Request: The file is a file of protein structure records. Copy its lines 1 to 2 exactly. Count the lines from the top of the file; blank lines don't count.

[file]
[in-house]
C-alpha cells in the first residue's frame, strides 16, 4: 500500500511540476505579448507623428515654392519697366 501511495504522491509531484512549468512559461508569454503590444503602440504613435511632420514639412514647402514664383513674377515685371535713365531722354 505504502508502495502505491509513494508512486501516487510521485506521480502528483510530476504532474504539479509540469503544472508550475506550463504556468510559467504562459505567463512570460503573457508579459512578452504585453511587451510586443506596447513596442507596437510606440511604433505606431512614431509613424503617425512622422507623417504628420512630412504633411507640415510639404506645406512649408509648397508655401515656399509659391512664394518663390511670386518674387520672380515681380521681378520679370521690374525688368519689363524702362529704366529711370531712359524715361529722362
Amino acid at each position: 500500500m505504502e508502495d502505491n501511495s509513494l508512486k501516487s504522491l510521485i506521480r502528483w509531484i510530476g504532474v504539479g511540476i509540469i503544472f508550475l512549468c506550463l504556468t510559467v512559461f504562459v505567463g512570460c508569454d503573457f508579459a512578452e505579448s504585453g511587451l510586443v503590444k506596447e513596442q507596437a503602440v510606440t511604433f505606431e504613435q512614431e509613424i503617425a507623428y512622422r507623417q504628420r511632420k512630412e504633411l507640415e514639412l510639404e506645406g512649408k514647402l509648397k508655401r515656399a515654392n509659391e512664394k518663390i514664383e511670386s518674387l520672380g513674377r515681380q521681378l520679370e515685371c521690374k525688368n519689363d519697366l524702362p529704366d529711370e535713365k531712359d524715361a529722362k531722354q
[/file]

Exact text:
[in-house]
C-alpha cells in the first residue's frame, strides 16, 4: 500500500511540476505579448507623428515654392519697366 501511495504522491509531484512549468512559461508569454503590444503602440504613435511632420514639412514647402514664383513674377515685371535713365531722354 505504502508502495502505491509513494508512486501516487510521485506521480502528483510530476504532474504539479509540469503544472508550475506550463504556468510559467504562459505567463512570460503573457508579459512578452504585453511587451510586443506596447513596442507596437510606440511604433505606431512614431509613424503617425512622422507623417504628420512630412504633411507640415510639404506645406512649408509648397508655401515656399509659391512664394518663390511670386518674387520672380515681380521681378520679370521690374525688368519689363524702362529704366529711370531712359524715361529722362